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EC number: 203-396-5
CAS number: 106-42-3
Available data from both in vitro and in
vivo studies indicate that the xylene isomers have no significant
No deviations from vehicle control values,
except for a significantly reduced mutagenic index during the 3rd week
of mating which resulted from an unusually high control value and was
therefore considered not to be treatment-related. No evidence of
decreased pregnancy rate or increased embryo loss.
When the petroleum fraction "mixed xylenes"
was tested in the dominant lethal assay in mice, there was no evidence
xylene isomers and mixed xylenes have been examined for activity on both
gene mutation and cytogenetic endpoints. None
of the xylene isomers was mutagenic in bacterial mutagenicity assays
using Salmonella typhimurium (Haworth, 1983; Bos, 1981; Florin, 1980,
Litton Bionetics, 1978a) or Escherichia coli (Shimizu, 1985) either with
or without the addition of auxiliary metabolic activation systems. Litton
Bionetics (1978a) also reported negative results for gene mutation from
the evaluation of mitotic recombination in Saccharomyces cerevisiae. In
assays examining for chromosomal effects in mammalian cells, mixed
xylene (composition unspecified) did not induce either sister chromatid
exchanges or chromosomal aberrations in Chinese hamster ovary cells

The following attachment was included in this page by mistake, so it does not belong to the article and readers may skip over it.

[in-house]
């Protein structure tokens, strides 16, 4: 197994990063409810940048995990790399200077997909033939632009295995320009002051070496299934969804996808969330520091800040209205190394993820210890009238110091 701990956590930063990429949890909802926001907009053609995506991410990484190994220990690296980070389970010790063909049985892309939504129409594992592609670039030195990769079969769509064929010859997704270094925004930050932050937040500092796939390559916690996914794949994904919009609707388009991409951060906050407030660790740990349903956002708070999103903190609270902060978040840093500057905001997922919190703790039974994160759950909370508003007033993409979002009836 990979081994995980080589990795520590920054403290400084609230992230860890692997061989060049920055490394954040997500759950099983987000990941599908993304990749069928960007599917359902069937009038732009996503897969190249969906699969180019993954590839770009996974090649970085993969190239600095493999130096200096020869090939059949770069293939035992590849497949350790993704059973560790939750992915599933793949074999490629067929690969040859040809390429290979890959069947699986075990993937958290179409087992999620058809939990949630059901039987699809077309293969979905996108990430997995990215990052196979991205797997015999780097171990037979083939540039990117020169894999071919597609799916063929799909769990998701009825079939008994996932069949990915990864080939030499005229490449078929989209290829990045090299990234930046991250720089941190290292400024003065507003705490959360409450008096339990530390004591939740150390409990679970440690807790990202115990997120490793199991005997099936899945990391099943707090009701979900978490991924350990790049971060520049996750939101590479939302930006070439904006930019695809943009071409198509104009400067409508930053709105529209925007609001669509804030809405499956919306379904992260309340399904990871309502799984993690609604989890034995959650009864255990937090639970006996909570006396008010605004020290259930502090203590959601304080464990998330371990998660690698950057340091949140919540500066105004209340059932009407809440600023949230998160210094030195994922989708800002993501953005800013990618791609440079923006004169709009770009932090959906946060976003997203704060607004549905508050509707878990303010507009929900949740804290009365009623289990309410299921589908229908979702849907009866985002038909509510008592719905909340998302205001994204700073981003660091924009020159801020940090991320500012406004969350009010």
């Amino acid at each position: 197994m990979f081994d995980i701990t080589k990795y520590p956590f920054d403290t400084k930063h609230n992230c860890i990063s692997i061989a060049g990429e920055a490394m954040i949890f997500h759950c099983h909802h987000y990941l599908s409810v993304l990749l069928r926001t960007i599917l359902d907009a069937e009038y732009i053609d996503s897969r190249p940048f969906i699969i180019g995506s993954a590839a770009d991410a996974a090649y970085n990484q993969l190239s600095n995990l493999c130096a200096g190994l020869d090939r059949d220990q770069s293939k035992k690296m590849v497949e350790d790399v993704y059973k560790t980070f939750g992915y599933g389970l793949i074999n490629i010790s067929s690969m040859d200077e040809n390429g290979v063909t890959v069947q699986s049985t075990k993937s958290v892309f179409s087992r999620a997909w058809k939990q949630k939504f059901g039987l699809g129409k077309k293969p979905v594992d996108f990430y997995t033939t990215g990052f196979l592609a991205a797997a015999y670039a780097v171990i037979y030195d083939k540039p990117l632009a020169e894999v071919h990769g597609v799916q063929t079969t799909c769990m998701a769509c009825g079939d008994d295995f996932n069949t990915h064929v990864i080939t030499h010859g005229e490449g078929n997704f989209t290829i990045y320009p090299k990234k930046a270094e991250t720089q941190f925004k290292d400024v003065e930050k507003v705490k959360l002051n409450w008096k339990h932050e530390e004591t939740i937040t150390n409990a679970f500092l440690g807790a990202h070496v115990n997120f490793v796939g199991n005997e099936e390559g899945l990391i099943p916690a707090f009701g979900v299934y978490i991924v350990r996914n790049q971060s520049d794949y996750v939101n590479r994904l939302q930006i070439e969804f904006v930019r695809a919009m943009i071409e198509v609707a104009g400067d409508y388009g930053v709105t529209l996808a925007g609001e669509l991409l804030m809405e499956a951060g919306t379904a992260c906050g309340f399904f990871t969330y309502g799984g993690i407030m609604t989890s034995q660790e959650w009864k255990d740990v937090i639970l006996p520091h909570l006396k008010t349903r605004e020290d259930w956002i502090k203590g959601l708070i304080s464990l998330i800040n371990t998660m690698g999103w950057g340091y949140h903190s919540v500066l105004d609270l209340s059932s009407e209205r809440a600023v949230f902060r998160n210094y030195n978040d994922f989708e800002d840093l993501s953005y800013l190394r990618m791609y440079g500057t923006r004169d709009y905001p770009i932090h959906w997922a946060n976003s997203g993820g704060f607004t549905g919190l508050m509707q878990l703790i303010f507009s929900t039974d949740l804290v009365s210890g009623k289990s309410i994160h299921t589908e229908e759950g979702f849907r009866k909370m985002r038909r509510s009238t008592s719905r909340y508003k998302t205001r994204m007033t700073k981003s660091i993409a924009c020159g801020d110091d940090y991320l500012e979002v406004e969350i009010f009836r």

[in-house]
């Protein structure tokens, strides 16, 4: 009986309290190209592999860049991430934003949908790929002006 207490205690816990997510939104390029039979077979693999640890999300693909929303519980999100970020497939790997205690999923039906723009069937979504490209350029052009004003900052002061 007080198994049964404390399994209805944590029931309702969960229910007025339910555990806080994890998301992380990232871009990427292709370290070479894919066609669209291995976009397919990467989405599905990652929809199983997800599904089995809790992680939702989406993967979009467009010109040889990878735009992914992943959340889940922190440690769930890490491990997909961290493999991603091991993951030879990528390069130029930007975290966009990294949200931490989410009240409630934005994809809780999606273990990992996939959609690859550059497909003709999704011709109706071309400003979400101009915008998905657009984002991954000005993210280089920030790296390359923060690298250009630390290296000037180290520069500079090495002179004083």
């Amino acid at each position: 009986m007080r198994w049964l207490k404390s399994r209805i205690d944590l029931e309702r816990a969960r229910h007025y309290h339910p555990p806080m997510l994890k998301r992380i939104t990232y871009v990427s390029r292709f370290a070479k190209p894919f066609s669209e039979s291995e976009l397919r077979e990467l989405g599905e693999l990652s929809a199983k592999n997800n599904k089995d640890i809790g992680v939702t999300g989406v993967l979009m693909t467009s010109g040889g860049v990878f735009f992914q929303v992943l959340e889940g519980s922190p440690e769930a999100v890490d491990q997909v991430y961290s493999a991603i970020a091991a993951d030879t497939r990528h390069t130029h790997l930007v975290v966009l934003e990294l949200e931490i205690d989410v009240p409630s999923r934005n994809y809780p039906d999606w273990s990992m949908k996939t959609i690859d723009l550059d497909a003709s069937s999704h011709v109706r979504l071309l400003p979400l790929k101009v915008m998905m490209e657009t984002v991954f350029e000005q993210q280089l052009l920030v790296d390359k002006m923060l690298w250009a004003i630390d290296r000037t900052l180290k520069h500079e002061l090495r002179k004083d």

(Anderson, 1990) or gene mutation in mouse lymphoma L5178Y cells (Litton
assay examining the effect of various substances for DNA
in vitro using the alkaline and neutral comet assays (Chen, 2008), the
authors reported increases in DNA
breaks on isolated human peripheral blood lymphocytes exposed to m-, o-
Their investigations suggested that reactive oxygen species may play a
role in the damage observed. The relevance of the small changes possibly
due to active oxygen species observed in isolated lymphocytes is
considered limited. In particular, no evidence to support a consequence
of any radical-induced damage was seen in a cytogenetic assay (Anderson,
1990). In view
of the available studies including the key endpoints of gene mutation
and chromosomal damage, additional in vitro assays of the genotoxicity
potential of xylenes are considered unnecessary.
xylene isomers do not induce micronuclei in the bone marrow of mice
after two intraperitoneal doses in the range 105 – 650 mg/kg b. w.
(Mohtashamipur, 1985). Mixed
xylenes do not induce chromosome aberrations in the bone marrow of
treated rats (0.044, 0.147 and 0.441 mL/kg by intraperitoneal injection,
equivalent to approximately 39, 129 and 388 mg/kg), Litton Bionetics
negative result was obtained for mixed xylenes in dominant lethal assays
conducted in rats and mice (Hine Laboratories Inc., 1973).
data are available regarding the potential genotoxicity of m-xylene,
o-xylene or p-xylene in humans following inhalation, oral or dermal
exposure has been sourced. Limited data is available demonstrating a
lack of genotoxicity of mixed xylenes following inhalation in humans
view of the lack of significant genotoxicity observed in the in vitro
studies, and the available negative results examining for chromosomal
damage in vivo, mixed xylenes and the individual isomers are considered
not to have genotoxic potential.
Justification for selection of
genetic toxicity endpoint
Available data indicate that the
xylene isomers have no significant genotoxicity in bacterial and
mammalian systems in vitro and/or in vivo.
No classification is warranted under CLP
since all xylene isomers show no evidence of genotoxicity in vitro
or in vivo.
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